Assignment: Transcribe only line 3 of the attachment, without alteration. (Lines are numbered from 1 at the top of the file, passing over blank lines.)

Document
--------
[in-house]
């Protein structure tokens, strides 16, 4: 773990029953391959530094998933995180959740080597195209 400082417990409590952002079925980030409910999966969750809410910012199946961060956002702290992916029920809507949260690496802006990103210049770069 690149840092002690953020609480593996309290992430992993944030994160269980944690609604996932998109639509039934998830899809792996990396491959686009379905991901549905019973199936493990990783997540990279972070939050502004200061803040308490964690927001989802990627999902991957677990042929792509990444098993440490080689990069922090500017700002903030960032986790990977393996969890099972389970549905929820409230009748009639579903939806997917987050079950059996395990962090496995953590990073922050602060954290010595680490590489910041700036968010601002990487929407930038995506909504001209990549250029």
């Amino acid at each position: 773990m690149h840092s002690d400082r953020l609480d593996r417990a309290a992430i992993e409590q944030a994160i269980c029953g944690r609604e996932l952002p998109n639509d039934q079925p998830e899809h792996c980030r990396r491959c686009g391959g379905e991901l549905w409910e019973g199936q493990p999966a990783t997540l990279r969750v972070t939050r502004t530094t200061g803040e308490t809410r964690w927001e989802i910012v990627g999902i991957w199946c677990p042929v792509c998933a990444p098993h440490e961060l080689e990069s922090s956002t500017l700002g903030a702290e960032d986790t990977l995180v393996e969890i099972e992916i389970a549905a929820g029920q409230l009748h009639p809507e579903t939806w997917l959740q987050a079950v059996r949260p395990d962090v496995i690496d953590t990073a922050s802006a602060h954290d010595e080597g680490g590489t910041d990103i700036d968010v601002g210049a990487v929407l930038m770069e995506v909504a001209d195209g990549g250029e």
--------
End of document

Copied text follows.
């Amino acid at each position: 773990m690149h840092s002690d400082r953020l609480d593996r417990a309290a992430i992993e409590q944030a994160i269980c029953g944690r609604e996932l952002p998109n639509d039934q079925p998830e899809h792996c980030r990396r491959c686009g391959g379905e991901l549905w409910e019973g199936q493990p999966a990783t997540l990279r969750v972070t939050r502004t530094t200061g803040e308490t809410r964690w927001e989802i910012v990627g999902i991957w199946c677990p042929v792509c998933a990444p098993h440490e961060l080689e990069s922090s956002t500017l700002g903030a702290e960032d986790t990977l995180v393996e969890i099972e992916i389970a549905a929820g029920q409230l009748h009639p809507e579903t939806w997917l959740q987050a079950v059996r949260p395990d962090v496995i690496d953590t990073a922050s802006a602060h954290d010595e080597g680490g590489t910041d990103i700036d968010v601002g210049a990487v929407l930038m770069e995506v909504a001209d195209g990549g250029e």